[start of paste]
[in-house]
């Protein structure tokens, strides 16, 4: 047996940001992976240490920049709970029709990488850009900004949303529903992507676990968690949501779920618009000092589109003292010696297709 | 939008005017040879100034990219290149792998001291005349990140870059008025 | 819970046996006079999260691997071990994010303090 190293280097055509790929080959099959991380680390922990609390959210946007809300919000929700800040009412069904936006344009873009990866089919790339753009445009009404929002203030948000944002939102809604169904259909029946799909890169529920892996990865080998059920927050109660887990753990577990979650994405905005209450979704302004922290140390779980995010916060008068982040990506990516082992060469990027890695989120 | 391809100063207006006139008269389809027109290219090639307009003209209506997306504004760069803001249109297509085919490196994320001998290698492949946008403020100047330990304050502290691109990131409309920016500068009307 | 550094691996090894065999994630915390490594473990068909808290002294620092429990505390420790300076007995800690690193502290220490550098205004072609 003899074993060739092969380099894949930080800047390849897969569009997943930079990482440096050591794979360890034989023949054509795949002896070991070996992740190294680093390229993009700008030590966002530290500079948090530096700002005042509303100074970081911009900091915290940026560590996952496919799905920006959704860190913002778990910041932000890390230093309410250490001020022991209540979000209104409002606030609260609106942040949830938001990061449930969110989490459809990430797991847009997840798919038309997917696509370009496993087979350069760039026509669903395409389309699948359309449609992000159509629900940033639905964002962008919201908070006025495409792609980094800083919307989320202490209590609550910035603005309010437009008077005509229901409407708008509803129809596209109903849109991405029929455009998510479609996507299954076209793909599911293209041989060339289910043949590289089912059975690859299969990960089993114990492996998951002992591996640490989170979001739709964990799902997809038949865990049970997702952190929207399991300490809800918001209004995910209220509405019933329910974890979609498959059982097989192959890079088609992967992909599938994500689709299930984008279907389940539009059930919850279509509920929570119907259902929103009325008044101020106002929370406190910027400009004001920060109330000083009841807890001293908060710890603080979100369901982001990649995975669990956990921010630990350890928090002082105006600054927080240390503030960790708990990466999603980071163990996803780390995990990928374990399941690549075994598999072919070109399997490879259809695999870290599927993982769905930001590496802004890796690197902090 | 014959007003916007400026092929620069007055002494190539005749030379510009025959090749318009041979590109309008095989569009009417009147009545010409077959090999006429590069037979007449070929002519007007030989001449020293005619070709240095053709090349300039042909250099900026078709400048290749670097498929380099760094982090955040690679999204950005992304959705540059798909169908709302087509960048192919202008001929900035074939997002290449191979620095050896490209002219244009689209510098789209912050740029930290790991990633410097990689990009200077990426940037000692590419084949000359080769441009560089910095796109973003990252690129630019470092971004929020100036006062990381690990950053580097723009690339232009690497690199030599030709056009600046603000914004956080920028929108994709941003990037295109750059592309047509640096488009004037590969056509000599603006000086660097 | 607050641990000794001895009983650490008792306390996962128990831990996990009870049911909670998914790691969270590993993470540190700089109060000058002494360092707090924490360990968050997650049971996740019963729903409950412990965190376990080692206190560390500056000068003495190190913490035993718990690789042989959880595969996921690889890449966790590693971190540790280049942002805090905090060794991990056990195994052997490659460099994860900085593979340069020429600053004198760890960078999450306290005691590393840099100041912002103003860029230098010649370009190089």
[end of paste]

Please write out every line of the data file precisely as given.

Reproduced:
[in-house]
């Protein structure tokens, strides 16, 4: 047996940001992976240490920049709970029709990488850009900004949303529903992507676990968690949501779920618009000092589109003292010696297709 | 939008005017040879100034990219290149792998001291005349990140870059008025 | 819970046996006079999260691997071990994010303090 190293280097055509790929080959099959991380680390922990609390959210946007809300919000929700800040009412069904936006344009873009990866089919790339753009445009009404929002203030948000944002939102809604169904259909029946799909890169529920892996990865080998059920927050109660887990753990577990979650994405905005209450979704302004922290140390779980995010916060008068982040990506990516082992060469990027890695989120 | 391809100063207006006139008269389809027109290219090639307009003209209506997306504004760069803001249109297509085919490196994320001998290698492949946008403020100047330990304050502290691109990131409309920016500068009307 | 550094691996090894065999994630915390490594473990068909808290002294620092429990505390420790300076007995800690690193502290220490550098205004072609 003899074993060739092969380099894949930080800047390849897969569009997943930079990482440096050591794979360890034989023949054509795949002896070991070996992740190294680093390229993009700008030590966002530290500079948090530096700002005042509303100074970081911009900091915290940026560590996952496919799905920006959704860190913002778990910041932000890390230093309410250490001020022991209540979000209104409002606030609260609106942040949830938001990061449930969110989490459809990430797991847009997840798919038309997917696509370009496993087979350069760039026509669903395409389309699948359309449609992000159509629900940033639905964002962008919201908070006025495409792609980094800083919307989320202490209590609550910035603005309010437009008077005509229901409407708008509803129809596209109903849109991405029929455009998510479609996507299954076209793909599911293209041989060339289910043949590289089912059975690859299969990960089993114990492996998951002992591996640490989170979001739709964990799902997809038949865990049970997702952190929207399991300490809800918001209004995910209220509405019933329910974890979609498959059982097989192959890079088609992967992909599938994500689709299930984008279907389940539009059930919850279509509920929570119907259902929103009325008044101020106002929370406190910027400009004001920060109330000083009841807890001293908060710890603080979100369901982001990649995975669990956990921010630990350890928090002082105006600054927080240390503030960790708990990466999603980071163990996803780390995990990928374990399941690549075994598999072919070109399997490879259809695999870290599927993982769905930001590496802004890796690197902090 | 014959007003916007400026092929620069007055002494190539005749030379510009025959090749318009041979590109309008095989569009009417009147009545010409077959090999006429590069037979007449070929002519007007030989001449020293005619070709240095053709090349300039042909250099900026078709400048290749670097498929380099760094982090955040690679999204950005992304959705540059798909169908709302087509960048192919202008001929900035074939997002290449191979620095050896490209002219244009689209510098789209912050740029930290790991990633410097990689990009200077990426940037000692590419084949000359080769441009560089910095796109973003990252690129630019470092971004929020100036006062990381690990950053580097723009690339232009690497690199030599030709056009600046603000914004956080920028929108994709941003990037295109750059592309047509640096488009004037590969056509000599603006000086660097 | 607050641990000794001895009983650490008792306390996962128990831990996990009870049911909670998914790691969270590993993470540190700089109060000058002494360092707090924490360990968050997650049971996740019963729903409950412990965190376990080692206190560390500056000068003495190190913490035993718990690789042989959880595969996921690889890449966790590693971190540790280049942002805090905090060794991990056990195994052997490659460099994860900085593979340069020429600053004198760890960078999450306290005691590393840099100041912002103003860029230098010649370009190089």